[re]CodeCommerce & #InclusionSV: time to team up
As we near the end of this god-forsaken year entitled 2016, there is certainly a lot to reflect on (or retract from depending on your disposition). This month has felt pretty surreal if not 100% in-conflict coming off last. I mean how is one supposed to feel merry with cheer given the defacement that is now set to be in control of America, not to mention all the other horrible developments around the globe? Santa is 100% happy he lives in the non-nationalized North Pole, except of course all his polar bear friends are dying from starvation due to climate change. There is that. Nonetheless (or perhaps despite the lessening), the two events in about as many weeks that caught my attention and subsequent attendance were reCode’s latest installment of the CodeCommerce Series and the Atlantic’s #InclusionSV Workshop. What do these two events have in common might you ask? Not much, and that’s exactly my point. Perhaps they should.
ReCode’s event was an e.commerce showcase of Kate Hudson, Jack Dorsey, the Head of ApplePay, and Wish’s CEO held at the Bespoke venue inside SF’s retail center, and the Atlantic’s, more of a think-tank gathering at the Computer History Museum to address how Silicon Valley’s opportunities can be shared by more people. The lack of commonality in these two events is what I would like to bring attention to, in the name of doing things differently here in Silicon’s Valley and City. We NEED to come up with our OWN plan. Last week’s embarrassment of a #techsummit conducted by the President Elect (by way of Mr. Thiel) was beyond embarrassing, it was offensive. Seeing the founders of Amazon, Google, Tesla, Palantir, among others making nice with the hairflap-in-chief made me sick to my stomach. I suppose if the President-to-be of the United States calls, you have to answer. I suppose. But kudos to Zuck for NOT attending.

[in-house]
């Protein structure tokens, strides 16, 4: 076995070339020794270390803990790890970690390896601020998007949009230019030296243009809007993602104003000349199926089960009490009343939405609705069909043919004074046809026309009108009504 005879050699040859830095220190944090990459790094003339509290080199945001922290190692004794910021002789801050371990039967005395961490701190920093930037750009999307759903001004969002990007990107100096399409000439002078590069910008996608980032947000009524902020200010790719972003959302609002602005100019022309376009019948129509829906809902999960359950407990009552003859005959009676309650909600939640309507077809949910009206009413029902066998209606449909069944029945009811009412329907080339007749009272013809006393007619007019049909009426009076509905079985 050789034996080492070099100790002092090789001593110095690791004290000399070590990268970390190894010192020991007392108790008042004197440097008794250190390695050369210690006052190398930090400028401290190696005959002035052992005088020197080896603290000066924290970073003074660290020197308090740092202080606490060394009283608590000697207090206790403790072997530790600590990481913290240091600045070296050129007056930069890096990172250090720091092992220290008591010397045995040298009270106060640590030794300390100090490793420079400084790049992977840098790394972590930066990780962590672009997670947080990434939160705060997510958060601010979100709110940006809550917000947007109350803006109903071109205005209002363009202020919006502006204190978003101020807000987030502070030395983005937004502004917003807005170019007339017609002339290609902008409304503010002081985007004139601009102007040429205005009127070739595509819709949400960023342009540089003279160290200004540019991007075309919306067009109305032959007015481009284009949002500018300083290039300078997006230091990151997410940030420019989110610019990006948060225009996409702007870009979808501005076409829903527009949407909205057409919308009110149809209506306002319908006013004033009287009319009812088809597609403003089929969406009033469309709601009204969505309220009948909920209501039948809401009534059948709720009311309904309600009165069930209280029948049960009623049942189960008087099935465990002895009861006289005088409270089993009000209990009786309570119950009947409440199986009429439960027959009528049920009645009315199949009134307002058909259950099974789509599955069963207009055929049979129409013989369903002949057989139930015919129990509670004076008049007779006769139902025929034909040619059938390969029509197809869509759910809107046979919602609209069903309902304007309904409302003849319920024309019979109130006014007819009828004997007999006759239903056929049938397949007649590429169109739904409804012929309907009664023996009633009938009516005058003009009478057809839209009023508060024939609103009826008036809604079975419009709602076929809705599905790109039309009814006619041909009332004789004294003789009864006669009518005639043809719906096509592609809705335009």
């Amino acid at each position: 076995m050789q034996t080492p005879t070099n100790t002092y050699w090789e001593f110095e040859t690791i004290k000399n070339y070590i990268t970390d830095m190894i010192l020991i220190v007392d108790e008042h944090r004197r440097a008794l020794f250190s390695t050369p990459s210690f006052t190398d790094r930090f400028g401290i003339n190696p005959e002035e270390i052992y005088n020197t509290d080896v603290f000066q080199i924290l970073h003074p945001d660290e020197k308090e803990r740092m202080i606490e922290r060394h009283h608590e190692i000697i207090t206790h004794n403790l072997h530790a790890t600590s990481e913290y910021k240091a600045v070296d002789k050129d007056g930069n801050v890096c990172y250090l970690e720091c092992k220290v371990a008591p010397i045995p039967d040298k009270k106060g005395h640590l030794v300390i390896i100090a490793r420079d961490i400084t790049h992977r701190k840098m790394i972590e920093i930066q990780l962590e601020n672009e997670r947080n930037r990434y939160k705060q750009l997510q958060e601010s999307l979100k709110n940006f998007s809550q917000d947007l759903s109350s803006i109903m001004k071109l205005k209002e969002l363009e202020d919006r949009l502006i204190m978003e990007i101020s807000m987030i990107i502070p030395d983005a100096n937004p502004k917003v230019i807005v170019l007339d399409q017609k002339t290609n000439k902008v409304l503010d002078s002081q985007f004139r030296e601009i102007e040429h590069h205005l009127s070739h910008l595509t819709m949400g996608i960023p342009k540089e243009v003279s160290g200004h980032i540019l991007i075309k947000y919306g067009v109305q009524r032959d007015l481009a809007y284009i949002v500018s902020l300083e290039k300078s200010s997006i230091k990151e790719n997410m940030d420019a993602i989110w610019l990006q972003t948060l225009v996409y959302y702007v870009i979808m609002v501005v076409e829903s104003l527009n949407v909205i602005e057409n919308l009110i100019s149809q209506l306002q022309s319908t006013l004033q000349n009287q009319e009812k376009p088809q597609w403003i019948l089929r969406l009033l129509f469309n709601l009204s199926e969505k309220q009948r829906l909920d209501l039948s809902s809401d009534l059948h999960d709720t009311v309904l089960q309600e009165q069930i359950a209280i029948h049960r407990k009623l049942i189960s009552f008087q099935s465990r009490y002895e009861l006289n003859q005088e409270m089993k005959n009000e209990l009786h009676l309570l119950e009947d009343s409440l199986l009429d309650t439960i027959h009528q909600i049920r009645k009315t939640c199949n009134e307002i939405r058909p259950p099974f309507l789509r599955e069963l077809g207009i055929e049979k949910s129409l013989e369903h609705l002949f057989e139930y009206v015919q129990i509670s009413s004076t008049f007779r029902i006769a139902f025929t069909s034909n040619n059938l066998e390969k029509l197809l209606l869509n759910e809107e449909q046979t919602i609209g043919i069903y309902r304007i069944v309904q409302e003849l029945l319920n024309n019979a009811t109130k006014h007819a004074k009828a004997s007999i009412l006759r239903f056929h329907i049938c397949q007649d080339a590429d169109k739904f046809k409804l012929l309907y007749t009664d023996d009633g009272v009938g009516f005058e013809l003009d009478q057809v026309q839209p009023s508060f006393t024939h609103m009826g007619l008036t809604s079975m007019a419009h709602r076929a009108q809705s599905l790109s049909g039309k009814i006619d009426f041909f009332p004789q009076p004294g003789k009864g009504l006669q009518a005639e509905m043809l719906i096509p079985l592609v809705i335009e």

Jack Dorsey was not invited to that summit for reasons I do not respect. And while I cannot stand that tech’s finest simply came running when that poor excuse for a human-being came calling, in principal I question why @jack was overlooked. If the intended outcome had included even a splash of SV’s heart-and-soul to complement the lion’s share of its income, then call me crazy, inviting THE web startup founder responsible for launching not one but two different $B companies makes a lot of sense. It certainly warrants a spot at the tech table in my mind, not to mention Drumpf’s self-serving infatuation if not obsession with tweeting even the most incomprehensible falsities that ooze out of that psychotic abomination he calls a mind. But no, Twitter and Square apparently do not make the revenue ranks to appease Trump and his newfound bestie Thiel. There is no one that better represents the trial-and-tribulations that define Silicon Valley than Dorsey however. He should have been sitting among the tech titans if for no other reason than to be the David amongst Goliaths, and to capture the essence that is this anomaly-loving, underdog-rooting, against-all-odds inspiring place we call home. [And it may seem hypocritical to in one paragraph commend one founder for not attending, and in the next provide support for why another should have been invited; but so be it, these are the conflictive times in which we live. It doesn’t necessarily make sense, and therefore the path to a solution doesn’t either.)
The question then becomes, if we’re so damn smart and capable, how have we allowed this to happen?